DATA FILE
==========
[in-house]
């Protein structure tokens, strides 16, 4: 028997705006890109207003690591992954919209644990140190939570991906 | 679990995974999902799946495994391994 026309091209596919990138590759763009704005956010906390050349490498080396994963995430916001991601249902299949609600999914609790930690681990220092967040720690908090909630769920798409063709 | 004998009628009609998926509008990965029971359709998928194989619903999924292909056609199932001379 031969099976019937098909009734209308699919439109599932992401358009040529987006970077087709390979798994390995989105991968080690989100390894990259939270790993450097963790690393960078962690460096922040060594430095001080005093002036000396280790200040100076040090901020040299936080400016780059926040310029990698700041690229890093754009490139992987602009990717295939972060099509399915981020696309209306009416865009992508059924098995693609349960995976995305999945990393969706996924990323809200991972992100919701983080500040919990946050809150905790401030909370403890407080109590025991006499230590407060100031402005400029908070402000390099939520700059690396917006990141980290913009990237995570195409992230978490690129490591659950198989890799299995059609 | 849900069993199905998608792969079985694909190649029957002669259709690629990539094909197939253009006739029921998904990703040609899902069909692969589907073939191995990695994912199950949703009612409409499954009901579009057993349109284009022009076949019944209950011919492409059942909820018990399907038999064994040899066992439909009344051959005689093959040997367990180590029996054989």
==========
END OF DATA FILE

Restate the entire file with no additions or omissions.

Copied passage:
[in-house]
């Protein structure tokens, strides 16, 4: 028997705006890109207003690591992954919209644990140190939570991906 | 679990995974999902799946495994391994 026309091209596919990138590759763009704005956010906390050349490498080396994963995430916001991601249902299949609600999914609790930690681990220092967040720690908090909630769920798409063709 | 004998009628009609998926509008990965029971359709998928194989619903999924292909056609199932001379 031969099976019937098909009734209308699919439109599932992401358009040529987006970077087709390979798994390995989105991968080690989100390894990259939270790993450097963790690393960078962690460096922040060594430095001080005093002036000396280790200040100076040090901020040299936080400016780059926040310029990698700041690229890093754009490139992987602009990717295939972060099509399915981020696309209306009416865009992508059924098995693609349960995976995305999945990393969706996924990323809200991972992100919701983080500040919990946050809150905790401030909370403890407080109590025991006499230590407060100031402005400029908070402000390099939520700059690396917006990141980290913009990237995570195409992230978490690129490591659950198989890799299995059609 | 849900069993199905998608792969079985694909190649029957002669259709690629990539094909197939253009006739029921998904990703040609899902069909692969589907073939191995990695994912199950949703009612409409499954009901579009057993349109284009022009076949019944209950011919492409059942909820018990399907038999064994040899066992439909009344051959005689093959040997367990180590029996054989």